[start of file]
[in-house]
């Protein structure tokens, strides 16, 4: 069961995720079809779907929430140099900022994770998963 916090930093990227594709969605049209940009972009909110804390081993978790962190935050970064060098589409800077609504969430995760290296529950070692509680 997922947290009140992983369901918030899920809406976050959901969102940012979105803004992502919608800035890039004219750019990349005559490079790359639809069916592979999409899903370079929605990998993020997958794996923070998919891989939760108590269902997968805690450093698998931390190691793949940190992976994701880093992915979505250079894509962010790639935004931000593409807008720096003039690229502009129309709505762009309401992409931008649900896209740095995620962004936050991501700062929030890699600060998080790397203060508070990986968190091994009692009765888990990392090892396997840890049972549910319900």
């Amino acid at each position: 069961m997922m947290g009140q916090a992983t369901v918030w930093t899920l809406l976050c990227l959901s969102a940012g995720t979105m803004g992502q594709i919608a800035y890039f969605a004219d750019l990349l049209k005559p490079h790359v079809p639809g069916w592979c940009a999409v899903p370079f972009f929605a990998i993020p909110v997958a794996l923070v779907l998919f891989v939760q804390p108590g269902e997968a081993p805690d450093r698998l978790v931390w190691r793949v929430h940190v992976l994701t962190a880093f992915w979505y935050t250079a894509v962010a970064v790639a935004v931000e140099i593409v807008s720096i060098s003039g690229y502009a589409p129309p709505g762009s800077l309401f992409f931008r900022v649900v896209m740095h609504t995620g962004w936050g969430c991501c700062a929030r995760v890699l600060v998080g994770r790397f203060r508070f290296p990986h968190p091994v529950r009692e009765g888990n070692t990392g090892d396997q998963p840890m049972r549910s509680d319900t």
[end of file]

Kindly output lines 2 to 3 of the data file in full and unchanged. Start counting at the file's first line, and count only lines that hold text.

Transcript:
């Protein structure tokens, strides 16, 4: 069961995720079809779907929430140099900022994770998963 916090930093990227594709969605049209940009972009909110804390081993978790962190935050970064060098589409800077609504969430995760290296529950070692509680 997922947290009140992983369901918030899920809406976050959901969102940012979105803004992502919608800035890039004219750019990349005559490079790359639809069916592979999409899903370079929605990998993020997958794996923070998919891989939760108590269902997968805690450093698998931390190691793949940190992976994701880093992915979505250079894509962010790639935004931000593409807008720096003039690229502009129309709505762009309401992409931008649900896209740095995620962004936050991501700062929030890699600060998080790397203060508070990986968190091994009692009765888990990392090892396997840890049972549910319900």
């Amino acid at each position: 069961m997922m947290g009140q916090a992983t369901v918030w930093t899920l809406l976050c990227l959901s969102a940012g995720t979105m803004g992502q594709i919608a800035y890039f969605a004219d750019l990349l049209k005559p490079h790359v079809p639809g069916w592979c940009a999409v899903p370079f972009f929605a990998i993020p909110v997958a794996l923070v779907l998919f891989v939760q804390p108590g269902e997968a081993p805690d450093r698998l978790v931390w190691r793949v929430h940190v992976l994701t962190a880093f992915w979505y935050t250079a894509v962010a970064v790639a935004v931000e140099i593409v807008s720096i060098s003039g690229y502009a589409p129309p709505g762009s800077l309401f992409f931008r900022v649900v896209m740095h609504t995620g962004w936050g969430c991501c700062a929030r995760v890699l600060v998080g994770r790397f203060r508070f290296p990986h968190p091994v529950r009692e009765g888990n070692t990392g090892d396997q998963p840890m049972r549910s509680d319900t």